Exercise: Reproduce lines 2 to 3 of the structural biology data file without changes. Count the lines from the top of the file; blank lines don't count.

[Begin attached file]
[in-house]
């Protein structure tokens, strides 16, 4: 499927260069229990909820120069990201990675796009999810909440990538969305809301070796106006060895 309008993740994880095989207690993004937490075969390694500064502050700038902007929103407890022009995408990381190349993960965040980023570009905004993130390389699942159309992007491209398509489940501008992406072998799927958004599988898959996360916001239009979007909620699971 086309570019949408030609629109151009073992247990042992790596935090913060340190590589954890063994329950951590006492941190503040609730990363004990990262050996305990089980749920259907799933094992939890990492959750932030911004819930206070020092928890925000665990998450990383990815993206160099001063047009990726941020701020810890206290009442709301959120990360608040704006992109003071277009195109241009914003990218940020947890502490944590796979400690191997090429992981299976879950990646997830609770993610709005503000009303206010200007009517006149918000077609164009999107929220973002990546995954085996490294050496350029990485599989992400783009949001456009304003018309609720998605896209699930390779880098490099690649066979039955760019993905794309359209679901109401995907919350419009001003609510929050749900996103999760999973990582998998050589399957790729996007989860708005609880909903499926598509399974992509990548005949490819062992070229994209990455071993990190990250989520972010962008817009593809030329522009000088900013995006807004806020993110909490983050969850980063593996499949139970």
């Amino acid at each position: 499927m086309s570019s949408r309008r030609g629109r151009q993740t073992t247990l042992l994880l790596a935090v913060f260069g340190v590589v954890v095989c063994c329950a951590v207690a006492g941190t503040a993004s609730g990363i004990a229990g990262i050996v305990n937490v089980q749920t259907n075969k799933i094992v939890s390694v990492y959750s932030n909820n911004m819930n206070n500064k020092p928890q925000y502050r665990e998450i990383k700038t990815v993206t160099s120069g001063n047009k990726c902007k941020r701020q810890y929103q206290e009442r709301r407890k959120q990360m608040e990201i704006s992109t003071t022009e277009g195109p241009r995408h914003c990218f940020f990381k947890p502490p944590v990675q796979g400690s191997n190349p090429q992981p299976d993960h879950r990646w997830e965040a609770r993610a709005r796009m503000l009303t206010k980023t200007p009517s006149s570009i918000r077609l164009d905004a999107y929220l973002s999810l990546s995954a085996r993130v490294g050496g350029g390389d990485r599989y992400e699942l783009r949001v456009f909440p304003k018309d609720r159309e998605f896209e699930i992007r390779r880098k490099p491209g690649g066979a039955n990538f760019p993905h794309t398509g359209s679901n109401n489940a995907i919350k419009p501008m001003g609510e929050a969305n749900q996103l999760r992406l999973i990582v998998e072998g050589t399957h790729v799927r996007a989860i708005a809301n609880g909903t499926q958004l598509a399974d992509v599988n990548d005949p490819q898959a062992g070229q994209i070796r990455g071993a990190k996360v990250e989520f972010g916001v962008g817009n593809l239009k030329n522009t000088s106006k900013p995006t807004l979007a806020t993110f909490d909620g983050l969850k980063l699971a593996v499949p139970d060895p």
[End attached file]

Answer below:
């Protein structure tokens, strides 16, 4: 499927260069229990909820120069990201990675796009999810909440990538969305809301070796106006060895 309008993740994880095989207690993004937490075969390694500064502050700038902007929103407890022009995408990381190349993960965040980023570009905004993130390389699942159309992007491209398509489940501008992406072998799927958004599988898959996360916001239009979007909620699971 086309570019949408030609629109151009073992247990042992790596935090913060340190590589954890063994329950951590006492941190503040609730990363004990990262050996305990089980749920259907799933094992939890990492959750932030911004819930206070020092928890925000665990998450990383990815993206160099001063047009990726941020701020810890206290009442709301959120990360608040704006992109003071277009195109241009914003990218940020947890502490944590796979400690191997090429992981299976879950990646997830609770993610709005503000009303206010200007009517006149918000077609164009999107929220973002990546995954085996490294050496350029990485599989992400783009949001456009304003018309609720998605896209699930390779880098490099690649066979039955760019993905794309359209679901109401995907919350419009001003609510929050749900996103999760999973990582998998050589399957790729996007989860708005609880909903499926598509399974992509990548005949490819062992070229994209990455071993990190990250989520972010962008817009593809030329522009000088900013995006807004806020993110909490983050969850980063593996499949139970």
């Amino acid at each position: 499927m086309s570019s949408r309008r030609g629109r151009q993740t073992t247990l042992l994880l790596a935090v913060f260069g340190v590589v954890v095989c063994c329950a951590v207690a006492g941190t503040a993004s609730g990363i004990a229990g990262i050996v305990n937490v089980q749920t259907n075969k799933i094992v939890s390694v990492y959750s932030n909820n911004m819930n206070n500064k020092p928890q925000y502050r665990e998450i990383k700038t990815v993206t160099s120069g001063n047009k990726c902007k941020r701020q810890y929103q206290e009442r709301r407890k959120q990360m608040e990201i704006s992109t003071t022009e277009g195109p241009r995408h914003c990218f940020f990381k947890p502490p944590v990675q796979g400690s191997n190349p090429q992981p299976d993960h879950r990646w997830e965040a609770r993610a709005r796009m503000l009303t206010k980023t200007p009517s006149s570009i918000r077609l164009d905004a999107y929220l973002s999810l990546s995954a085996r993130v490294g050496g350029g390389d990485r599989y992400e699942l783009r949001v456009f909440p304003k018309d609720r159309e998605f896209e699930i992007r390779r880098k490099p491209g690649g066979a039955n990538f760019p993905h794309t398509g359209s679901n109401n489940a995907i919350k419009p501008m001003g609510e929050a969305n749900q996103l999760r992406l999973i990582v998998e072998g050589t399957h790729v799927r996007a989860i708005a809301n609880g909903t499926q958004l598509a399974d992509v599988n990548d005949p490819q898959a062992g070229q994209i070796r990455g071993a990190k996360v990250e989520f972010g916001v962008g817009n593809l239009k030329n522009t000088s106006k900013p995006t807004l979007a806020t993110f909490d909620g983050l969850k980063l699971a593996v499949p139970d060895p």